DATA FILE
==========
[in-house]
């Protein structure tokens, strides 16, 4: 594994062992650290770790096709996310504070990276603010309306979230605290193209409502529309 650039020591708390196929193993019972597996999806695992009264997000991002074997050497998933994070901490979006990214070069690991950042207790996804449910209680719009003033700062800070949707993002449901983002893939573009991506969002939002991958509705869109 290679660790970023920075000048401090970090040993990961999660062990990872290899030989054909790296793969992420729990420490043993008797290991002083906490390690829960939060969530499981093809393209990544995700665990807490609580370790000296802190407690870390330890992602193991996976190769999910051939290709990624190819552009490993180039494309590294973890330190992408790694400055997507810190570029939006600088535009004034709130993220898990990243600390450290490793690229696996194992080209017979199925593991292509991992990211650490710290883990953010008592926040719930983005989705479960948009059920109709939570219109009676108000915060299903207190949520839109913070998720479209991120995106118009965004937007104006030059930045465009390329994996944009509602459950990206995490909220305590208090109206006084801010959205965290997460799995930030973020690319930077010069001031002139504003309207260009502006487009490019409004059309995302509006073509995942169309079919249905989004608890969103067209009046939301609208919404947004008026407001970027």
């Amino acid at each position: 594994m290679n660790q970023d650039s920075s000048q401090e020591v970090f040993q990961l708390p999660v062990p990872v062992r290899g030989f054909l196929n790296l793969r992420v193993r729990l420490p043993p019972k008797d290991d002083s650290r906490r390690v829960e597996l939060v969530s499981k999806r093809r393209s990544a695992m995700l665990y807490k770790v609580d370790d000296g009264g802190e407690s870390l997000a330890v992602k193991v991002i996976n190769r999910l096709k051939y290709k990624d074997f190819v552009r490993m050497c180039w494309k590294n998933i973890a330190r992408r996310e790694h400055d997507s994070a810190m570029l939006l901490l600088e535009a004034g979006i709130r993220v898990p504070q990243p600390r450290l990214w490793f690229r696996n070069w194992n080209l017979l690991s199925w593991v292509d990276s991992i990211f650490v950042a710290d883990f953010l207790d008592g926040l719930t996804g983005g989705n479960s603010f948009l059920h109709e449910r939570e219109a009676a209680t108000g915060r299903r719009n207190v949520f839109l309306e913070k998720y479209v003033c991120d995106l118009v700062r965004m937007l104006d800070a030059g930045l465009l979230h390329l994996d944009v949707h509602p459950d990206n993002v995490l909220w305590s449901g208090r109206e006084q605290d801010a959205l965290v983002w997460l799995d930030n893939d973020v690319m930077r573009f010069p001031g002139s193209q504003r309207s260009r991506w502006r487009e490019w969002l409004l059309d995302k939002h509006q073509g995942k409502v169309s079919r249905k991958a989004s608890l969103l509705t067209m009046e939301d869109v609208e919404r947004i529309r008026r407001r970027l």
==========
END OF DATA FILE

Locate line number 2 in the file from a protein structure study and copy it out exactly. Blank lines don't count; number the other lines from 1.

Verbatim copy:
């Protein structure tokens, strides 16, 4: 594994062992650290770790096709996310504070990276603010309306979230605290193209409502529309 650039020591708390196929193993019972597996999806695992009264997000991002074997050497998933994070901490979006990214070069690991950042207790996804449910209680719009003033700062800070949707993002449901983002893939573009991506969002939002991958509705869109 290679660790970023920075000048401090970090040993990961999660062990990872290899030989054909790296793969992420729990420490043993008797290991002083906490390690829960939060969530499981093809393209990544995700665990807490609580370790000296802190407690870390330890992602193991996976190769999910051939290709990624190819552009490993180039494309590294973890330190992408790694400055997507810190570029939006600088535009004034709130993220898990990243600390450290490793690229696996194992080209017979199925593991292509991992990211650490710290883990953010008592926040719930983005989705479960948009059920109709939570219109009676108000915060299903207190949520839109913070998720479209991120995106118009965004937007104006030059930045465009390329994996944009509602459950990206995490909220305590208090109206006084801010959205965290997460799995930030973020690319930077010069001031002139504003309207260009502006487009490019409004059309995302509006073509995942169309079919249905989004608890969103067209009046939301609208919404947004008026407001970027």